Book penned in part by landscape architecture prof reveals critical benefits of “green” roofs

“Green” roof designs that include principles of native landscapes can help reduce climate change and make cities more sustainable, said Bruce Dvorak, Texas A&M associate professor of landscape architecture, in a 2021 book that earned two honors from the American Society of Landscape Architects.

The book, “Ecoregional Green Roofs: Theory and Application in the Western USA and Canada,” which earned an ASLA Professional Research Honor Award and a spot in its Best Books List of 2021, was authored by Dvorak and eight contributors.

A “green” roof is a system atop a building covered in plants that reduces energy costs by providing natural insulation. It also lowers what’s called the urban heat island effect by reducing the amount of heat that is absorbed and trapped by standard rooftops.

The authors “make very real some of the bold visions of future green neighborhoods, villages, and cities,” said David Yocca, an ASLA fellow, in the book’s introduction.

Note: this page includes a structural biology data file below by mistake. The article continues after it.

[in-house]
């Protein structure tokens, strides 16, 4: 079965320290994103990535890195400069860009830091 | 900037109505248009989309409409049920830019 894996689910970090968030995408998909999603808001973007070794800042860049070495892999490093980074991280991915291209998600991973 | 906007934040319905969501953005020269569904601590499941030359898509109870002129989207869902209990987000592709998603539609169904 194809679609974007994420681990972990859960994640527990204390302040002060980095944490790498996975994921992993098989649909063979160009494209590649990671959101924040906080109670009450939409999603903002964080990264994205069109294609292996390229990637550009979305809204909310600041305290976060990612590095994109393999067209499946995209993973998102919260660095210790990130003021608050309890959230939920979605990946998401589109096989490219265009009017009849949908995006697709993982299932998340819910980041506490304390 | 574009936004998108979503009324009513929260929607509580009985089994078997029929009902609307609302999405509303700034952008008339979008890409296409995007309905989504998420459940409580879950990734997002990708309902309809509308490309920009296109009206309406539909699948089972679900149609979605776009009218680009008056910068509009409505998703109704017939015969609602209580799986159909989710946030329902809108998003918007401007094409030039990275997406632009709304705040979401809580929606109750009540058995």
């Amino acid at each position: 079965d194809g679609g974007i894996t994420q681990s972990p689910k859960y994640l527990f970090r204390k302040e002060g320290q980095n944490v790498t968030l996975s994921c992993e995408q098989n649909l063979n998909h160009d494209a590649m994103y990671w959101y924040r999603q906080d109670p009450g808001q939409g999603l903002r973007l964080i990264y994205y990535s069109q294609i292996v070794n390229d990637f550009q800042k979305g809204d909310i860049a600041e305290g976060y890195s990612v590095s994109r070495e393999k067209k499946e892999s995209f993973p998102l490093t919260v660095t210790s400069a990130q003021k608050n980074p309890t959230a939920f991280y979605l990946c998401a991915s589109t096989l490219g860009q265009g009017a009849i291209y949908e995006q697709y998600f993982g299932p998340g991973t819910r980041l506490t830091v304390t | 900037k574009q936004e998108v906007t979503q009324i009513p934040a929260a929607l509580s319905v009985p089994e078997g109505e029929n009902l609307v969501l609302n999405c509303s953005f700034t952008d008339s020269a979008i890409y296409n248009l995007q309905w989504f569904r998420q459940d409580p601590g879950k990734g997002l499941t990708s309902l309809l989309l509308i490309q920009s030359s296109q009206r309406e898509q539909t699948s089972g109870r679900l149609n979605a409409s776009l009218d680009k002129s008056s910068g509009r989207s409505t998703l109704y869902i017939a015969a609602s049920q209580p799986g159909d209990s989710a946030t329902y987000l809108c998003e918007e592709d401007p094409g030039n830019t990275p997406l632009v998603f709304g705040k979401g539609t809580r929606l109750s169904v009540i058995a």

“It is a satisfying read that ties together often disparate concepts, uniting ecology, technology, and long-term maintenance and stewardship,” he said. “It makes the case of greater exploration, trials, and research for ecological surfaces in the face of a rapidly changing climate and substantial investment in the renewal of our cities over the next 50 years and beyond.”

In the book, Dvorak and his co-contributors discuss theory and an overview of ecoregions and their implications for green roofs. They also explore “green” roof design concepts, materials, watering and maintenance, wildlife, plant species and lessons learned in 73 case studies. They conclude with an overview of “green” roofs and a future outlook.

As part of the book’s research, Dvorak visited more than 140 green roofs, 26 natural sites, and 14 national parks.

Dvorak, who helped design and manage some of the U.S.’ first ecological green roofs, one atop Chicago City Hall, and another at the Windy City’s Peggy Notebaert Nature Museum, teaches graduate and undergraduate landscape architecture classes at Texas A&M. His academic interests include sustainable design, planning, and construction.

In 2018, Dvorak and Ahmed Ali, professor of architecture, teamed to create a “green” wall on a side of building B of the Langford Architecture Center.

The wall, made of sheet metal byproducts, includes plant modules individually irrigated by an automatic water-conserving drip system on a steel frame.

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